Tell us about the show you’re bringing to the Vault Festival.
It’s a stand-up comedy hour about male friendships and how much we choose to value them or not. I personally find it difficult to summarise a show especially before it is fully written but I believe that’s the main crux of it.
What’s exciting is that this will be my debut full stand-up show so I’m looking forward to performing what I hope will be the first of many shows to come!
This is a work-in-progress show. How much do you expect it to change between the Vault Festival performance and the finished product?
Part of you hopes you’ll not have to change a thing and part of you hopes you’ll change every single sentence for a better one! I anticipate it will be somewhere between the two.
As a comedian there’s always bits you write or say to yourself, and you think they’re hilarious gems that will propel you to the big time. It takes an audience of good honest people to politely tell you that it’s not funny in the slightest. I am sure this will be happening a few times in these previews.
Where do you plan to take the show after Vault Festival?
I’ve got previews coming up in Glasgow, London, Bristol, Gillingham and I’ll be taking part in the Brighton Fringe before finally debuting the finished version at the Edinburgh Fringe in August.
Follow me on social media @aliwoodsgigs to keep up-to-date if I’m performing near you! (Apologies for the shameless self-promotion but nowadays I’m ending all my sets like this.)
You’ve had consistent praise from comedy competitions over the past couple of years. What do you have planned to top your past achievements in 2020?
That’s very kind but I feel like there’s a lot more to be achieved. That’s probably part of the brain chemistry of a comedian. After any minor breakthrough you’re always thinking “What’s next?” It’s a drawback of trying to climb a mountain without any real discernable peak.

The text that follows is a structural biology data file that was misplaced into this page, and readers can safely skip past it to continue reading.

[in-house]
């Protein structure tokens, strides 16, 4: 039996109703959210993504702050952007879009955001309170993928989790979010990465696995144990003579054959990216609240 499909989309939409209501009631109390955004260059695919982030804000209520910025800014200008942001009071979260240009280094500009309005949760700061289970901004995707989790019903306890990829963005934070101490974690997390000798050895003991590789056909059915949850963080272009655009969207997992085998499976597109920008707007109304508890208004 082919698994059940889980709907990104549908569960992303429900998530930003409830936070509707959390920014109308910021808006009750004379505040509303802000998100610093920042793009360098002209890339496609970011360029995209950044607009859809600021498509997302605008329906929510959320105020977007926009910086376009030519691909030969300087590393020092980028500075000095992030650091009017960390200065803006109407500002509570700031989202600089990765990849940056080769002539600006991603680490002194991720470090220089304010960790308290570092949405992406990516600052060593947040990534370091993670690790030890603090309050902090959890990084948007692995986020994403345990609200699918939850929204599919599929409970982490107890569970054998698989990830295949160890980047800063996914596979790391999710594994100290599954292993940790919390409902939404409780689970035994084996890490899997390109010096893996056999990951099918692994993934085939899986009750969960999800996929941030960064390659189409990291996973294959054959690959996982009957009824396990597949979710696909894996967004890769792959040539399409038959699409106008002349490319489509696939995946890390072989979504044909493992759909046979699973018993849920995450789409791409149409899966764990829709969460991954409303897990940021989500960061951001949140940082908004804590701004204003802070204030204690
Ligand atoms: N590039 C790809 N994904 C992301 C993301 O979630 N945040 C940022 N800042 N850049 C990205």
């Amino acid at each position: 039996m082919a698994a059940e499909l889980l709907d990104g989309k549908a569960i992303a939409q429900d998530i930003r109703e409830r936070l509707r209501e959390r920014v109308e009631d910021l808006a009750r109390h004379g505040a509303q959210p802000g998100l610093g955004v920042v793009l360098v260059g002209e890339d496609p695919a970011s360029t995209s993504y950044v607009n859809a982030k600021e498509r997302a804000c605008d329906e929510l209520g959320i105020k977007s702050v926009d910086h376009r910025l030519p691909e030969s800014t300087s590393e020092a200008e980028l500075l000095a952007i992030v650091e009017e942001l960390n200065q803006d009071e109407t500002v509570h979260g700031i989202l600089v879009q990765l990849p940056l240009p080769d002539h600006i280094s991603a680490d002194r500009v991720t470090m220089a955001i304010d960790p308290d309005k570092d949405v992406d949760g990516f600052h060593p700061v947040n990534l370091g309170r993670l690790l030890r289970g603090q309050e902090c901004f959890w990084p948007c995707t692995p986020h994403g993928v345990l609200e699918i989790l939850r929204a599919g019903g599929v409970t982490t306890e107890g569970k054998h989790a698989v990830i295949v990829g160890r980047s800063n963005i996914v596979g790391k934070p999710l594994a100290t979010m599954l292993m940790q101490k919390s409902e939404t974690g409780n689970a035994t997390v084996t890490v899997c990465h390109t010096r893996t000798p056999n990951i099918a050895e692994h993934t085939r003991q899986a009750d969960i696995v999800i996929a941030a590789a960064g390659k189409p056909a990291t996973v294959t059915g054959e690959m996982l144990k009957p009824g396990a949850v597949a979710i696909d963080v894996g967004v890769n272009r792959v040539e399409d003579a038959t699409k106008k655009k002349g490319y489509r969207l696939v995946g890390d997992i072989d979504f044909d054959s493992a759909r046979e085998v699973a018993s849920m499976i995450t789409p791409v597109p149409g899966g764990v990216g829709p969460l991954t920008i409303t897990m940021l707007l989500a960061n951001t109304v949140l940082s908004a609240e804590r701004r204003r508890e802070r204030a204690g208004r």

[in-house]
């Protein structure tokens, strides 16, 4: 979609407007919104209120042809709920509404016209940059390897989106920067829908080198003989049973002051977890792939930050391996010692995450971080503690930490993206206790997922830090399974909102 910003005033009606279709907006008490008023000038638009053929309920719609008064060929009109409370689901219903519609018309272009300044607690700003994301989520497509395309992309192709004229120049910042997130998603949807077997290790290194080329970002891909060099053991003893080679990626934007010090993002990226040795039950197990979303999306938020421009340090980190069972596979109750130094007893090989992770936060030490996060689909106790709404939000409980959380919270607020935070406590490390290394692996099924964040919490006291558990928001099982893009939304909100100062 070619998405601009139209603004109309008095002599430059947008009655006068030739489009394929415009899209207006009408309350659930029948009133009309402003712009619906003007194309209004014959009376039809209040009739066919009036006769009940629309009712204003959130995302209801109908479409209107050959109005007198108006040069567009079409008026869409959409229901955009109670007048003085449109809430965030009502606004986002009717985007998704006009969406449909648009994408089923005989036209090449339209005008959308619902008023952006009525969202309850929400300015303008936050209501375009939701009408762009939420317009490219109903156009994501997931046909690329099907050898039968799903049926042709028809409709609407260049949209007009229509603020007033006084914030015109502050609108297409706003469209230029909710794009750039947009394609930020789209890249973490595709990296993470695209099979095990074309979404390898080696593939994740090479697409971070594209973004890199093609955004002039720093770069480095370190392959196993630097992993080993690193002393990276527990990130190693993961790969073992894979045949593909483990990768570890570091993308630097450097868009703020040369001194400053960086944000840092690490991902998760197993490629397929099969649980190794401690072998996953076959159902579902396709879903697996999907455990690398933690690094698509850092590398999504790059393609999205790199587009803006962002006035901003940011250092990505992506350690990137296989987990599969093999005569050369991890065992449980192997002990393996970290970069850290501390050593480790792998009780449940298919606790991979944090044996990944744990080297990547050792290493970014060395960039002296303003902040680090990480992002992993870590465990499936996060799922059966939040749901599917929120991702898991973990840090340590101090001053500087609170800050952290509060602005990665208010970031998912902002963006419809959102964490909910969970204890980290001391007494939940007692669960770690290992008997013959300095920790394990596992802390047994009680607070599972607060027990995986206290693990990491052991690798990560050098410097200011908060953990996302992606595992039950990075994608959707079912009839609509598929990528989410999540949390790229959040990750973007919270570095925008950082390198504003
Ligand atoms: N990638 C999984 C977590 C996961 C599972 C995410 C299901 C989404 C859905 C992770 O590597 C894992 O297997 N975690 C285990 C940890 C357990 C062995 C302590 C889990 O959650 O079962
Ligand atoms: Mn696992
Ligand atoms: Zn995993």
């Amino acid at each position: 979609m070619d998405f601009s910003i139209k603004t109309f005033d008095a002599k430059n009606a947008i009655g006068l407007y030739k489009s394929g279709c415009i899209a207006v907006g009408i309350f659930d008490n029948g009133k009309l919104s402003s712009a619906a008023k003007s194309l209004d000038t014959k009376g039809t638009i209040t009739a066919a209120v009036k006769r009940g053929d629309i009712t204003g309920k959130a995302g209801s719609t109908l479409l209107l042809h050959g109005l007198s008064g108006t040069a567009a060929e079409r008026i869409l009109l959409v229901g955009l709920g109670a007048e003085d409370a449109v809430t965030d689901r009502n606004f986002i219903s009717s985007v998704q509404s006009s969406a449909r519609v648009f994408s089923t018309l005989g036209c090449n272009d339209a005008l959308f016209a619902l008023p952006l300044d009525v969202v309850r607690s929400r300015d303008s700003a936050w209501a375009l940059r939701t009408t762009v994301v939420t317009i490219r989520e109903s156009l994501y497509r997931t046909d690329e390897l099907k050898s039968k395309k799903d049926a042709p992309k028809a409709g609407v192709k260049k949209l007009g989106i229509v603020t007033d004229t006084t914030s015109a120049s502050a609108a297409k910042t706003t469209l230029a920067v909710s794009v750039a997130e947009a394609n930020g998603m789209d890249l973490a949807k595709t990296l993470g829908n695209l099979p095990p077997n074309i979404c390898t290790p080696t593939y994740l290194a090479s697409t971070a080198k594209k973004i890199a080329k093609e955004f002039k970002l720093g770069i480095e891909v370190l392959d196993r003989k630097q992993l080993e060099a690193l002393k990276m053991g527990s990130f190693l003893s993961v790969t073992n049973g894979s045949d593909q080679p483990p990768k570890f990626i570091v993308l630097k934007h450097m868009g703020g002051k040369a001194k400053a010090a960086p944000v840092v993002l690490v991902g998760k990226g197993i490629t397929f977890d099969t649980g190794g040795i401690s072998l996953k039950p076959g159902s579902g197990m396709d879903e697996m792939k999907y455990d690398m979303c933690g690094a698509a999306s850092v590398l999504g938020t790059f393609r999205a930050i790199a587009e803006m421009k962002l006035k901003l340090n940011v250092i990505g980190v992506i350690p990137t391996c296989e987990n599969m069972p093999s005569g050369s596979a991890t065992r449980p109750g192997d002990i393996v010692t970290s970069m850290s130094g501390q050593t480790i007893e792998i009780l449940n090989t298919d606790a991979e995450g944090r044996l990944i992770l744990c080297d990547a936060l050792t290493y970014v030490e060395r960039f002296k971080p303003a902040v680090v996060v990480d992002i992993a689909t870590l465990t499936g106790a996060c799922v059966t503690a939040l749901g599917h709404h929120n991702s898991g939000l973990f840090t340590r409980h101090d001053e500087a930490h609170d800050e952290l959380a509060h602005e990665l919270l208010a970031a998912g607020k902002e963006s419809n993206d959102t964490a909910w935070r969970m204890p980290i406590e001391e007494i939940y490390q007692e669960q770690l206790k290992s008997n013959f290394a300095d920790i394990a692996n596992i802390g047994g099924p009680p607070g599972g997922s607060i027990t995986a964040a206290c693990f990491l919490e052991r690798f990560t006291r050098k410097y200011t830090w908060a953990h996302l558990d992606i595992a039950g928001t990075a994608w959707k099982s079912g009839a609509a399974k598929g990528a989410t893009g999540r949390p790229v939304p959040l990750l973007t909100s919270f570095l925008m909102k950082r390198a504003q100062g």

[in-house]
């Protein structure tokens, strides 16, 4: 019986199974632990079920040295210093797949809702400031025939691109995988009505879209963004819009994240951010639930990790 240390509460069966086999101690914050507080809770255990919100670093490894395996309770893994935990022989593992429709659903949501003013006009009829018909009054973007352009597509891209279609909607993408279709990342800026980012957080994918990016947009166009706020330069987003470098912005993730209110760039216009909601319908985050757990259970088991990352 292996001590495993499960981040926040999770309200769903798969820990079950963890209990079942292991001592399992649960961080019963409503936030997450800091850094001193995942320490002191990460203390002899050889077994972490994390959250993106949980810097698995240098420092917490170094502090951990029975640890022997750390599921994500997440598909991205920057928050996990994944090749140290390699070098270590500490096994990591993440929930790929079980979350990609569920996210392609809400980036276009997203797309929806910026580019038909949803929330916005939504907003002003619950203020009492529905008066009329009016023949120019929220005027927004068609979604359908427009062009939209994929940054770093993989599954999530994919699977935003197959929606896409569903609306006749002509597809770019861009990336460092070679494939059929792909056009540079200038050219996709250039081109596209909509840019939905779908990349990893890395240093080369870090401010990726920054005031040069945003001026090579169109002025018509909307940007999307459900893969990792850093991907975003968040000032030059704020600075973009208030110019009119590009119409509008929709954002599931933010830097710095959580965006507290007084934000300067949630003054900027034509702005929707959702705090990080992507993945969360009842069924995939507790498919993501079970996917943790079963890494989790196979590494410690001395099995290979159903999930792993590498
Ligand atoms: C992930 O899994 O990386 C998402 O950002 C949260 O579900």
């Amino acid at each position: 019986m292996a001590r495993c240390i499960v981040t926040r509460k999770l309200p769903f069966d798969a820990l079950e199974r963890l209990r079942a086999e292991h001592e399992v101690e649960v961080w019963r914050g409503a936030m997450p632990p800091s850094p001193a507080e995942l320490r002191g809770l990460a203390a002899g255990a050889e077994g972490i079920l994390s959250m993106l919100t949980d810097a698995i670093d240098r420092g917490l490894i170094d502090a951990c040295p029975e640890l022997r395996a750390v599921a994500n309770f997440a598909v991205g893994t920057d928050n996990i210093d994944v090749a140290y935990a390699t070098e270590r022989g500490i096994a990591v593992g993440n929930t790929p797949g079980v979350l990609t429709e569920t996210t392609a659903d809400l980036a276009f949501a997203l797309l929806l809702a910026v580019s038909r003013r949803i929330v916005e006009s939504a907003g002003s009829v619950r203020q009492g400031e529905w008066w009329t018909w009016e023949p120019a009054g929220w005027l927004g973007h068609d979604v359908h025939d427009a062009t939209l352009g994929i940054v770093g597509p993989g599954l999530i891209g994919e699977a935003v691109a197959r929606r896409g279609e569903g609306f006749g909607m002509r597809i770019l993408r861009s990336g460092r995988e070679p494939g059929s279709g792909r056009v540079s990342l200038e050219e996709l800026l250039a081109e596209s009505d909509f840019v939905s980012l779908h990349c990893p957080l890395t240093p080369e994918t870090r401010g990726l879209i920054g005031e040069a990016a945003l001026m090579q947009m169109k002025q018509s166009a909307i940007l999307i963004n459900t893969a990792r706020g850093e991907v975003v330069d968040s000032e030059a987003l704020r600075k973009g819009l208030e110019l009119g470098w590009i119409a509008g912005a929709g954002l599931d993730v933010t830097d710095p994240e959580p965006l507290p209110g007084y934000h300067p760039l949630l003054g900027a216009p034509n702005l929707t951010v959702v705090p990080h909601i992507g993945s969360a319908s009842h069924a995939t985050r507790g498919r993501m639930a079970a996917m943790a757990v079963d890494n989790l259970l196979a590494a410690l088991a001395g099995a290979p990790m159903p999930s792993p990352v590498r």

In 2020 I suppose performing my first full show is something that scares and excites me, and I want it to be as good as I know I can make it. The more things in my diary that scare or excite me, the more things I feel I achieve. Nothing brilliant happens in my comfort zone.
Tell us about the charity you’re supporting through this show.
Child.Org is a fantastic charity that helps support vulnerable mums across the world, and I’m really glad to be contributing even in a small way. There are an alarming number of mothers who are forced to raise children in very difficult circumstances, and often without the necessary finances or education, and the work Child.Org do in these situations is genuinely inspiring.
I’m very lucky to have one of the best mums going so perhaps this is a minor avenue through which to give back. She doesn’t like being mentioned in my comedy so please don’t tell her I said that.
I’d like to personally shout out Amy Taylor who I have had the pleasure of getting to know over the last year through various shows and initiatives in aid of Child.Org. People like her I’m always slightly in awe of, that they would give so much of their time and energy to helping others around the world.